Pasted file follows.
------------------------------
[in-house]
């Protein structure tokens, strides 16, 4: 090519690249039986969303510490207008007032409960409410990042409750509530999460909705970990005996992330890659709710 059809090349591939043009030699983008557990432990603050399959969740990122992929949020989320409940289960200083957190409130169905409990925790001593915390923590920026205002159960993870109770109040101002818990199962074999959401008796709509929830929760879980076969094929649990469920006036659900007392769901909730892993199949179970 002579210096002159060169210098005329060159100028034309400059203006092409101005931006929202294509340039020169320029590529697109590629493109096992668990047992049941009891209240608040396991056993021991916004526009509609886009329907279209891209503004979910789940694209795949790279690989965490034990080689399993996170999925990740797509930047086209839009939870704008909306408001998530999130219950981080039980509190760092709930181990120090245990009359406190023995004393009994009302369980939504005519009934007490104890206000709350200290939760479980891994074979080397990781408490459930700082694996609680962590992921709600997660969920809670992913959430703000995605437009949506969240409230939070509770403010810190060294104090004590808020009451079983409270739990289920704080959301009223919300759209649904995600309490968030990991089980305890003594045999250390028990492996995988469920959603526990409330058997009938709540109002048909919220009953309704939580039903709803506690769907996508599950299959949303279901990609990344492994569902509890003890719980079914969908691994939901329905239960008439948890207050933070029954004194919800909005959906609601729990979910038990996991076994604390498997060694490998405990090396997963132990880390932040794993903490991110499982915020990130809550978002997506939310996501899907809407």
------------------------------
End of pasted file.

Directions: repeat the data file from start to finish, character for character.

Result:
[in-house]
């Protein structure tokens, strides 16, 4: 090519690249039986969303510490207008007032409960409410990042409750509530999460909705970990005996992330890659709710 059809090349591939043009030699983008557990432990603050399959969740990122992929949020989320409940289960200083957190409130169905409990925790001593915390923590920026205002159960993870109770109040101002818990199962074999959401008796709509929830929760879980076969094929649990469920006036659900007392769901909730892993199949179970 002579210096002159060169210098005329060159100028034309400059203006092409101005931006929202294509340039020169320029590529697109590629493109096992668990047992049941009891209240608040396991056993021991916004526009509609886009329907279209891209503004979910789940694209795949790279690989965490034990080689399993996170999925990740797509930047086209839009939870704008909306408001998530999130219950981080039980509190760092709930181990120090245990009359406190023995004393009994009302369980939504005519009934007490104890206000709350200290939760479980891994074979080397990781408490459930700082694996609680962590992921709600997660969920809670992913959430703000995605437009949506969240409230939070509770403010810190060294104090004590808020009451079983409270739990289920704080959301009223919300759209649904995600309490968030990991089980305890003594045999250390028990492996995988469920959603526990409330058997009938709540109002048909919220009953309704939580039903709803506690769907996508599950299959949303279901990609990344492994569902509890003890719980079914969908691994939901329905239960008439948890207050933070029954004194919800909005959906609601729990979910038990996991076994604390498997060694490998405990090396997963132990880390932040794993903490991110499982915020990130809550978002997506939310996501899907809407």